Please note that combining Metronidazole with Neomycin does not improve results, so this "cocktail" combination should ONLY be with Kanamyacin with EITHER Neomycin, or Metronidazole along WITH the Medicated Wonder Shell!
Sometimes the bath as prescribed earlier along with Kanamycin & a Medicated Wonder Shell is just enough to affect a cure (assuming a cure is even possible).
The advantage of using the AAP Medicated Wonder Shell™ is this is the only fish medication that combines medications that oxidize, all the while providing Redox reducers to fight oxidative stress, which with kidney and fluid retention problems is an important factor to consider.
Product Resource: Medicated Wonder Shell
Here is more info about aquarium medications:
AQUARIUM MEDICATIONS; treatments, how they work, and which ones to use and not to use
- Another potential additional "natural" treatment that has been proven human use for digestive issue is Oregon Grape Root.
Suggested use is opening a 400 mg Oregon Grape Root Capsule into 10 gallons aquarium and/or fish bath water along with before suggested antibiotics.
Source for Oregon Grape Root: Solaray Oregon Grape Root Capsules
For more about Oregon Grape Root use for aquarium/pond fish:
Aquarium Medications Part 4; Oregon Grape Root
The Aeromonas bacteria (that is often present in healthy aquariums) can cause infections that will manifest this way in poor water conditions, especially in aquariums with poor circulation and high amounts of DOC (dissolved organic compounds) along with a high "Bio-Load" as Aeromonas Bacteria can be anaerobic and thrive in low oxygen, high dissolved organics conditions.
Please also reference: Bio load in Aquariums
So maintaining a healthy aquarium with regular water changes, good filtration (if possible, as this is why I see more cases of Dropsy in Betta kept in a bowl), and maintaining optimum water parameters (ammonia and nitrites 0, kH 50+ ppm, GH 100+ ppm, nitrates under 40 ppm).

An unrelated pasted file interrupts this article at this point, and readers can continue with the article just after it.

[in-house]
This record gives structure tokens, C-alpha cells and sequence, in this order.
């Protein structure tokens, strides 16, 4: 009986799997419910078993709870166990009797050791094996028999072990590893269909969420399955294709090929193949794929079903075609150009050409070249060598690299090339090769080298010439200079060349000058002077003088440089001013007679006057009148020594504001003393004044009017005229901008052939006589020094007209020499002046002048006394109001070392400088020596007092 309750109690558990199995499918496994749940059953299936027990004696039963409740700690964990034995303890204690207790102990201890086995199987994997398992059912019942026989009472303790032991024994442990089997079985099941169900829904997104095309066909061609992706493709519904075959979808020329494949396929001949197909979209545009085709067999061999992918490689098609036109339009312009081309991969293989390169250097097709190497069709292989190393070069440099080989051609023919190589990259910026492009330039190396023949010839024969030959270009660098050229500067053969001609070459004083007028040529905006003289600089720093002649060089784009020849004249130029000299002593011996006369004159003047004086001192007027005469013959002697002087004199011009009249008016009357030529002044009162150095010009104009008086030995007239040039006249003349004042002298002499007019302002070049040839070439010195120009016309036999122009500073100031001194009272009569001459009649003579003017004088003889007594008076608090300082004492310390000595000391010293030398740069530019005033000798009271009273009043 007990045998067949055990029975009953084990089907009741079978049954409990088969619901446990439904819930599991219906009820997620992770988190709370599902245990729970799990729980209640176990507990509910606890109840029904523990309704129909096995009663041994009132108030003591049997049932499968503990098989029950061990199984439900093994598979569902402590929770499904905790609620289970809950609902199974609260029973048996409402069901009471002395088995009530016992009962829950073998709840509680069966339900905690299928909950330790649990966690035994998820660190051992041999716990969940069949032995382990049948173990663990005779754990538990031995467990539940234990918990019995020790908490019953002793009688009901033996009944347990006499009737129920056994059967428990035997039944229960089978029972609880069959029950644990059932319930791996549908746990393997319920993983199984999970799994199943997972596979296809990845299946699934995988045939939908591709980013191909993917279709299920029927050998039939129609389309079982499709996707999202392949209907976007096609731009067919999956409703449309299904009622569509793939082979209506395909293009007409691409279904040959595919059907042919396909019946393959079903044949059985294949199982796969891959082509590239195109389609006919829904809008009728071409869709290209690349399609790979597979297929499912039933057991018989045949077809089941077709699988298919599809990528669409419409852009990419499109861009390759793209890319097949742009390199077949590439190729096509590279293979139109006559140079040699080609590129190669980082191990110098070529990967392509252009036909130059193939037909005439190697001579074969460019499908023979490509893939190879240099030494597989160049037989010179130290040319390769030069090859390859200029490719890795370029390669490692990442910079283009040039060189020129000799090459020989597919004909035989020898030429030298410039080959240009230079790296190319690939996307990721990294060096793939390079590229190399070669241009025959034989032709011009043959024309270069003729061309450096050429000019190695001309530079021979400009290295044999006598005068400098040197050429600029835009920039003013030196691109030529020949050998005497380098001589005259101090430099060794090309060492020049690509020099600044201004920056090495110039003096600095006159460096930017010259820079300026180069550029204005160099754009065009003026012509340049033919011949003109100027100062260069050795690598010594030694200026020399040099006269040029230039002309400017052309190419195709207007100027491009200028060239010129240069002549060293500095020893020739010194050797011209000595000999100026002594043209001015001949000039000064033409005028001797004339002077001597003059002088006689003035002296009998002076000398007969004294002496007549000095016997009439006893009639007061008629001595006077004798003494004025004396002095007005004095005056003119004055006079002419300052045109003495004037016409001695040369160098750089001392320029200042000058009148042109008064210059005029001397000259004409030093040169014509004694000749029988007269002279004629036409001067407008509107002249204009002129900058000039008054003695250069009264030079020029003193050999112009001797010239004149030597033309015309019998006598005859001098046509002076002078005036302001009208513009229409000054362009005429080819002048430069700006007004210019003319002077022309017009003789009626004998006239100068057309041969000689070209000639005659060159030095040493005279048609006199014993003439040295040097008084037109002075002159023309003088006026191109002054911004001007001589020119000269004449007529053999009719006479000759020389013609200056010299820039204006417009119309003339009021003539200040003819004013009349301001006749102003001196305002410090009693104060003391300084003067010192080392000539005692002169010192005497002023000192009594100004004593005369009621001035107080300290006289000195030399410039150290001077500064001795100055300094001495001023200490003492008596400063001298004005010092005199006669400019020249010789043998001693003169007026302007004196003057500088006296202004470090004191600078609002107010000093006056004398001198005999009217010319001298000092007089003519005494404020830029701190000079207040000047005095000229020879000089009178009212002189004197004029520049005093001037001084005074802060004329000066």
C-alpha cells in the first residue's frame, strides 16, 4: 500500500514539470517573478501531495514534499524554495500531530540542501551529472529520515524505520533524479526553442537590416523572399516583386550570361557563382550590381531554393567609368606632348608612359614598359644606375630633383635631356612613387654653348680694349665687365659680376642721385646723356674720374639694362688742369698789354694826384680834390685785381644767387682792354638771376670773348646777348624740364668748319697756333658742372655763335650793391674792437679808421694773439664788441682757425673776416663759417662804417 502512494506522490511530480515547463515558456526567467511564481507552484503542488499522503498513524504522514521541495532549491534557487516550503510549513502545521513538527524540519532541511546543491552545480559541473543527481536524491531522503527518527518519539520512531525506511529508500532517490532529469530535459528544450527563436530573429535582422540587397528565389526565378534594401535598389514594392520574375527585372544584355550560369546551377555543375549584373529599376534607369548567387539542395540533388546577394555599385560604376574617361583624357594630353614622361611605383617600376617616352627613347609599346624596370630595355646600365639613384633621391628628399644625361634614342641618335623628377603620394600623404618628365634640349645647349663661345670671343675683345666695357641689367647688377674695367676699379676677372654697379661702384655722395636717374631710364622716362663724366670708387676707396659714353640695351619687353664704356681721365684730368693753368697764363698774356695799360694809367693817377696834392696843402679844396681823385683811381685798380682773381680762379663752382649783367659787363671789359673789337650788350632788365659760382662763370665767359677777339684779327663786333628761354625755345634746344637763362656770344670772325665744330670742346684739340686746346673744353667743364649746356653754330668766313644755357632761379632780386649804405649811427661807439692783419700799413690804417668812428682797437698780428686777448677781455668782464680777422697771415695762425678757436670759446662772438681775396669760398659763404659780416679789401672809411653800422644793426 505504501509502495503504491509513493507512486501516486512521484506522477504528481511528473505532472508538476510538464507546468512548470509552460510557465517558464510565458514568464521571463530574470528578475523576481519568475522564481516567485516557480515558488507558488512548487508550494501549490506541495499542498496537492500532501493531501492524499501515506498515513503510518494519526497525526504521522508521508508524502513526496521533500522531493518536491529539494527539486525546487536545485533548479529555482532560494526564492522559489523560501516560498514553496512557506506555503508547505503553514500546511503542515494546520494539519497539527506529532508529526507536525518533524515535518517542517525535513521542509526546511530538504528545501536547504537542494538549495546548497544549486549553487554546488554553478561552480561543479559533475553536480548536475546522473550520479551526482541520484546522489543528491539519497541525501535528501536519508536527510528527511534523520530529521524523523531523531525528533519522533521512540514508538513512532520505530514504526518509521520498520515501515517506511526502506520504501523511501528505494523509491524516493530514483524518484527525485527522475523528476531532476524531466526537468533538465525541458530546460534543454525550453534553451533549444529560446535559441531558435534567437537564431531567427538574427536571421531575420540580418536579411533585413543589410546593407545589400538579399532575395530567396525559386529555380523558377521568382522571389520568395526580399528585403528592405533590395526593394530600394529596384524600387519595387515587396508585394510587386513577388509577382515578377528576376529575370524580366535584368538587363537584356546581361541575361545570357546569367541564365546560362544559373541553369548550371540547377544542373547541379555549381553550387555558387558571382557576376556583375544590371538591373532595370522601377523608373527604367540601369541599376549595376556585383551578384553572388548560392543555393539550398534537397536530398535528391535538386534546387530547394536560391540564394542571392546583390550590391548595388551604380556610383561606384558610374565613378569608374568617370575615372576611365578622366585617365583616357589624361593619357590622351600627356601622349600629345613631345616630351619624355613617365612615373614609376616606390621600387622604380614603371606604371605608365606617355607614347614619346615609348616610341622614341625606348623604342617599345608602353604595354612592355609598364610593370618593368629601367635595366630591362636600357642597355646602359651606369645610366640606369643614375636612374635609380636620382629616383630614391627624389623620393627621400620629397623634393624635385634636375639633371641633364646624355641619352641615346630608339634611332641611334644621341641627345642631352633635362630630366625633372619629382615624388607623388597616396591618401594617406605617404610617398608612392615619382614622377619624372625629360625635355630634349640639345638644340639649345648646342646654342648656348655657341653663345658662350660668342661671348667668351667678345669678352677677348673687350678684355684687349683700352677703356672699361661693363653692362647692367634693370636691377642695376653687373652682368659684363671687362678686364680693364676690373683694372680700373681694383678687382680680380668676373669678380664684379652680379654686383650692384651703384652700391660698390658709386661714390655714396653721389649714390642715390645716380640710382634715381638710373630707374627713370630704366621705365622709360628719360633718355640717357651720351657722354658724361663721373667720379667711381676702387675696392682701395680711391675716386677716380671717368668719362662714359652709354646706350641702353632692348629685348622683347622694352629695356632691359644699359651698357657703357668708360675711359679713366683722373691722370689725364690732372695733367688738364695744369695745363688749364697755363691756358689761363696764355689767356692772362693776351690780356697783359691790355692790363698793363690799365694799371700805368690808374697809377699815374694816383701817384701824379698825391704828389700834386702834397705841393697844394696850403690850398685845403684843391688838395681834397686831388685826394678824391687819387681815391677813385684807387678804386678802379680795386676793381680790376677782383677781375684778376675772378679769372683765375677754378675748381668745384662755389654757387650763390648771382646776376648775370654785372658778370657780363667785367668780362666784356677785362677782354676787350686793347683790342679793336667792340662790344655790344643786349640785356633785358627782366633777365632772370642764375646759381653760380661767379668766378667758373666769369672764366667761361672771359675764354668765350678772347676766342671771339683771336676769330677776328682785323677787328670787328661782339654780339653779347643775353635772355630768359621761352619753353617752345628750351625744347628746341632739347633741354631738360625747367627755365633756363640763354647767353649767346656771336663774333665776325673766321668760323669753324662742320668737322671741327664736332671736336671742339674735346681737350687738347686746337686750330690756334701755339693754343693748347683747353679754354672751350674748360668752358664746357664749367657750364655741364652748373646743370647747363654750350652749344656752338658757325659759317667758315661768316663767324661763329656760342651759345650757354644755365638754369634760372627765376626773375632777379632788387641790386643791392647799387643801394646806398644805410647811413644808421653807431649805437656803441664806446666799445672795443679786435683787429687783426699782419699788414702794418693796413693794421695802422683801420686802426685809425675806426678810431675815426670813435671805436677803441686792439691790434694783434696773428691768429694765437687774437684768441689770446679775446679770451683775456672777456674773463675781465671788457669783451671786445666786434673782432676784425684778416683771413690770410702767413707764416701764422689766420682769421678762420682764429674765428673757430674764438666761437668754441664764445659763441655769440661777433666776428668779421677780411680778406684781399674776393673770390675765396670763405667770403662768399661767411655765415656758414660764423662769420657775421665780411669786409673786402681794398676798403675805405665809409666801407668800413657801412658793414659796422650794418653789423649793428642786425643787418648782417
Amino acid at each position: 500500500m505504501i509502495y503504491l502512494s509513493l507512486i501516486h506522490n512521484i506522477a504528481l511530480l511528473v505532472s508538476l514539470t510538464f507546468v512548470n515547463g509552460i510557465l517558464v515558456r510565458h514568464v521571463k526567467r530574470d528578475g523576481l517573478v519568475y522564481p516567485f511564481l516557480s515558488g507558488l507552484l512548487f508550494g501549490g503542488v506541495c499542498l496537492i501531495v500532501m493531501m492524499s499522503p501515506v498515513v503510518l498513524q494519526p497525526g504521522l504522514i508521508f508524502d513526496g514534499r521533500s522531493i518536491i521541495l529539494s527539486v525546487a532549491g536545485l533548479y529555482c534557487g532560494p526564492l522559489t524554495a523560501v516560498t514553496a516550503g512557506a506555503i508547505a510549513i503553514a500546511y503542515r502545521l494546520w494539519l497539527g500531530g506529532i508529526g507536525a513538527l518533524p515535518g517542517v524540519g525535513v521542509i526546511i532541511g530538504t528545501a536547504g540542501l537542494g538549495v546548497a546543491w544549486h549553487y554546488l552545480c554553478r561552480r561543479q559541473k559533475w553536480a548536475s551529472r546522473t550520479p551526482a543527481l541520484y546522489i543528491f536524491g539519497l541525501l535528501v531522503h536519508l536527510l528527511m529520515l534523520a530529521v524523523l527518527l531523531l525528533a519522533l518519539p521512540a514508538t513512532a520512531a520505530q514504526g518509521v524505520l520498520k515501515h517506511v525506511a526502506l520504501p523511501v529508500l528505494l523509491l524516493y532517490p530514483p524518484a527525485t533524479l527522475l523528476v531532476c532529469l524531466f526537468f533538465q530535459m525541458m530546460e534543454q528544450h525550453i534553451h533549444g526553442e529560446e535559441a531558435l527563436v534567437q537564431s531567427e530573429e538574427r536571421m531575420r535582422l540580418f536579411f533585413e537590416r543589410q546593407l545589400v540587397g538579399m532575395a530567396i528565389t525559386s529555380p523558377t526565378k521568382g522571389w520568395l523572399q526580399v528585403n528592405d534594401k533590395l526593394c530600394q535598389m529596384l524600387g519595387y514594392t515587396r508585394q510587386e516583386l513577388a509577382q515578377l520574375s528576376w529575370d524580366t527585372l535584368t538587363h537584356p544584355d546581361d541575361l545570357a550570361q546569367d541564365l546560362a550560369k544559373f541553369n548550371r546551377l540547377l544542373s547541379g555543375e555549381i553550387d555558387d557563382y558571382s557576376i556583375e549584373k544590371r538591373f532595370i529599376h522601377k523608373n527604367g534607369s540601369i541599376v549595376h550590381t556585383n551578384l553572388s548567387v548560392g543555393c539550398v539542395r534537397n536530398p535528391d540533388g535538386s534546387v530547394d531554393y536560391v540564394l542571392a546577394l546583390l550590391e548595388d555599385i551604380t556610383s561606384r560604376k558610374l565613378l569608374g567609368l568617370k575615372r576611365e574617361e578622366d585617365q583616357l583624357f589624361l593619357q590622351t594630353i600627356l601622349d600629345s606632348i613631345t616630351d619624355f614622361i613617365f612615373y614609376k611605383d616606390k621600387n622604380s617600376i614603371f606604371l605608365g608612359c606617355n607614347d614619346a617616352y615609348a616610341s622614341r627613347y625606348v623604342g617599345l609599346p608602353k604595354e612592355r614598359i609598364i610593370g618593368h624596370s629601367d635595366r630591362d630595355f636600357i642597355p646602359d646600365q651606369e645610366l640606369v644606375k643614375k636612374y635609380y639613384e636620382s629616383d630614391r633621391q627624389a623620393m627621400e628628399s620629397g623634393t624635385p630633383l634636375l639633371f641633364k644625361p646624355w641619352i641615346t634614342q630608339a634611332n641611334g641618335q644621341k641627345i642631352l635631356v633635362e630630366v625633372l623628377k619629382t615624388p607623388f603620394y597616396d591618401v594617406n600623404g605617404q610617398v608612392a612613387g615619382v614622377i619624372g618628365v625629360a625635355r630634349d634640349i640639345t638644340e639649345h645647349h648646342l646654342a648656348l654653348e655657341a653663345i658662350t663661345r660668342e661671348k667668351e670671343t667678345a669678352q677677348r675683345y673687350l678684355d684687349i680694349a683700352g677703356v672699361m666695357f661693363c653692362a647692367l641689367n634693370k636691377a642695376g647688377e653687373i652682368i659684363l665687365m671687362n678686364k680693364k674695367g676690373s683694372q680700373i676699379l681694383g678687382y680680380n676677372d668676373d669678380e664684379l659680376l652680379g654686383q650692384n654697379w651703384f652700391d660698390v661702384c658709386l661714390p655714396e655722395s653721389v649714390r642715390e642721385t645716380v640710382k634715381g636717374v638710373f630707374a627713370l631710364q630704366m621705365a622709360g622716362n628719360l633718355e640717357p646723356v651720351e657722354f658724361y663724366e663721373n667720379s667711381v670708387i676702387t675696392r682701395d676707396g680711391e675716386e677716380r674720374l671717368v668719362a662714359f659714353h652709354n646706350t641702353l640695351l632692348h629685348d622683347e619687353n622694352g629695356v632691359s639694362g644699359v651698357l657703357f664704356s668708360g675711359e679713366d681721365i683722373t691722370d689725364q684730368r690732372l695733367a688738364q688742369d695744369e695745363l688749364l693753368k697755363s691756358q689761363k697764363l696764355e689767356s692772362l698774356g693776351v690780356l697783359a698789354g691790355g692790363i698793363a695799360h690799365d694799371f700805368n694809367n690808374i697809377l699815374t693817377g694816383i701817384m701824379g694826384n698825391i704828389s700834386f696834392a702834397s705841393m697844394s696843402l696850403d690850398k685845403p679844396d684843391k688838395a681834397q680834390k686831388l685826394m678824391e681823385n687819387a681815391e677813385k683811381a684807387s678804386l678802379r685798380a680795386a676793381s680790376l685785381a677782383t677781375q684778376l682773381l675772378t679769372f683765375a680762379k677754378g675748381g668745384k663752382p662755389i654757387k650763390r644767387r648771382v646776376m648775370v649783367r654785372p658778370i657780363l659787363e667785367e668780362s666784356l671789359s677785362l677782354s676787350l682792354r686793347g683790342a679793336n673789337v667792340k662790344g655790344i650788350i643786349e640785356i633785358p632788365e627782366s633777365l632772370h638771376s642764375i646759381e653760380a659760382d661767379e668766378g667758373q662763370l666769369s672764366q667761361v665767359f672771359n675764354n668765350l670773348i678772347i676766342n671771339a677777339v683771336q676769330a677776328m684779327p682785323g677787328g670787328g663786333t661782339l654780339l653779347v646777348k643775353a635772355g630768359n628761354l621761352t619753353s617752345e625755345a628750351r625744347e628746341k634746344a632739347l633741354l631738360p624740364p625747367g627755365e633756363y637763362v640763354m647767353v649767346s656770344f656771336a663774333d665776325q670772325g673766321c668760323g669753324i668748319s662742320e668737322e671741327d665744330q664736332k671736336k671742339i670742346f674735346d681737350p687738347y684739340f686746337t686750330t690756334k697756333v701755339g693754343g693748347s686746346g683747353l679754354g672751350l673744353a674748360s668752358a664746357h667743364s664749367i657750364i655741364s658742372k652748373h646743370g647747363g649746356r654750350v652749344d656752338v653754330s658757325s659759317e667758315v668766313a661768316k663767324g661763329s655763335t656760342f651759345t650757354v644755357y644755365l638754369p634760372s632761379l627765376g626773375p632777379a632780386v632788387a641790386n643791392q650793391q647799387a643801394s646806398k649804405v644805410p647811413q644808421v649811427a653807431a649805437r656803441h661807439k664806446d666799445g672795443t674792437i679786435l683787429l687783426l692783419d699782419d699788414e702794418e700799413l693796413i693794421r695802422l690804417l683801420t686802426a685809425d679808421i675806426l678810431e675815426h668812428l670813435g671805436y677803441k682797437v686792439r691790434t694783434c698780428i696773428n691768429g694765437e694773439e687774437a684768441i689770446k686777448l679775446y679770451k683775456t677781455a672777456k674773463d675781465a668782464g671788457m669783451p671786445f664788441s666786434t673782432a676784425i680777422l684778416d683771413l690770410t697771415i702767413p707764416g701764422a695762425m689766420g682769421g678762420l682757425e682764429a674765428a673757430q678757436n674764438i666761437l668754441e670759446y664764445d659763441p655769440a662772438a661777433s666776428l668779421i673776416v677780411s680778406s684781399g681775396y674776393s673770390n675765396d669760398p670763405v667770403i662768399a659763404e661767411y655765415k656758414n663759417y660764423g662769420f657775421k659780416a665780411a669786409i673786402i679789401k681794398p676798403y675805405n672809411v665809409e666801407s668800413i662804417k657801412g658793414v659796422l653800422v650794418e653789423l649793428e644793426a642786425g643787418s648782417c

A water parameter that is often missed (as the more obvious ammonia and nitrites are usually noticed) is proper calcium and electrolytes (positive mineral cations). These mineral Cations help balance oxidative stress which can have an impact on Kidney function & fluid retention.
If RO or RO/DI is used (or drinking water that is nothing more than RO water with a few minerals added for “taste”), there are usually insufficient electrolytes and calcium for proper osmotic function and fluid retention can result, which will then lead to kidney infections. Make sure to properly re-mineralize if RO water is used
Please read these articles for more about this aspect of fish care:
*Proper Osmotic Function; Use of RO Water
* AQUARIUM CHEMISTRY; The importance of Calcium, GH, KH, Magnesium to Fish
All this goes a long way in prevention of Dropsy and other diseases, especially when poor osmoregulation is the direct cause or even indirect cause of Dropsy.
By indirect I mean opportunistic infections getting a foothold internally in your fish due to poor levels mineral cations & buffers present in your aquarium water.
A proper diet makes a large difference here.
Do not feed your fish "meat based" proteins. I recommend aquatic based proteins such as whole menhaden or white fish meal, shrimp or even the proteins found in spirulina algae.
As a basic Betta diet I recommend Sanyu or Hikari Betta Gold pelleted foods.
There are many other quality Betta foods as well, although I do not recommend flake foods for bettas as their staple diet.
However Flake Food such as Spirulina based Spirulina 20 are excellent when used as a "fish food slurry/soak" for frozen or freeze dried brine shrimp, worms or other carnivorous diet food that Bettas prefer
For other fish, fish food guru Clay Neighbor's AAP Custom Premium & Spirulina 20 are excellent staple diets (in fact, easily the best when the science of fish nutrition is applied including energy levels and fiber)).
Poor quality proteins (or better; unusable amino acids for fish) can lead to digestive problems or Renal failure, which CAN lead to the symptoms of Dropsy.